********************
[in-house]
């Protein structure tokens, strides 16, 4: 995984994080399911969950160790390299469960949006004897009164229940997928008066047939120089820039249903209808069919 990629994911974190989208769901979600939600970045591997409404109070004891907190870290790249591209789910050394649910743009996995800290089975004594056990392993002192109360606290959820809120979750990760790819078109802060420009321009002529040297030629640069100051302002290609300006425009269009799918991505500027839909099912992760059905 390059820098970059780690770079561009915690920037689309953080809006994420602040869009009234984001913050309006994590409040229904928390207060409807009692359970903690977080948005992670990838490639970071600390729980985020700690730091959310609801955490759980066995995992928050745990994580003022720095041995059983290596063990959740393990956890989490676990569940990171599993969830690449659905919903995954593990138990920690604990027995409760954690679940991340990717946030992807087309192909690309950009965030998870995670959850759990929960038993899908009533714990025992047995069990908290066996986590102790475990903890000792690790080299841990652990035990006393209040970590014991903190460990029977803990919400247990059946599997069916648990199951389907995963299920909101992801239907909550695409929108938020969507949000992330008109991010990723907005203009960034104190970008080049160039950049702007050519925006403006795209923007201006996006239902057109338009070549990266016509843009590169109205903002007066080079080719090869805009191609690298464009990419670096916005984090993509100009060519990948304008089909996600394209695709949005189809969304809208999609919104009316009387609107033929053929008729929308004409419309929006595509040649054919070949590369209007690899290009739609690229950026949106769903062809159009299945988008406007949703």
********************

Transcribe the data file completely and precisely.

[in-house]
């Protein structure tokens, strides 16, 4: 995984994080399911969950160790390299469960949006004897009164229940997928008066047939120089820039249903209808069919 990629994911974190989208769901979600939600970045591997409404109070004891907190870290790249591209789910050394649910743009996995800290089975004594056990392993002192109360606290959820809120979750990760790819078109802060420009321009002529040297030629640069100051302002290609300006425009269009799918991505500027839909099912992760059905 390059820098970059780690770079561009915690920037689309953080809006994420602040869009009234984001913050309006994590409040229904928390207060409807009692359970903690977080948005992670990838490639970071600390729980985020700690730091959310609801955490759980066995995992928050745990994580003022720095041995059983290596063990959740393990956890989490676990569940990171599993969830690449659905919903995954593990138990920690604990027995409760954690679940991340990717946030992807087309192909690309950009965030998870995670959850759990929960038993899908009533714990025992047995069990908290066996986590102790475990903890000792690790080299841990652990035990006393209040970590014991903190460990029977803990919400247990059946599997069916648990199951389907995963299920909101992801239907909550695409929108938020969507949000992330008109991010990723907005203009960034104190970008080049160039950049702007050519925006403006795209923007201006996006239902057109338009070549990266016509843009590169109205903002007066080079080719090869805009191609690298464009990419670096916005984090993509100009060519990948304008089909996600394209695709949005189809969304809208999609919104009316009387609107033929053929008729929308004409419309929006595509040649054919070949590369209007690899290009739609690229950026949106769903062809159009299945988008406007949703």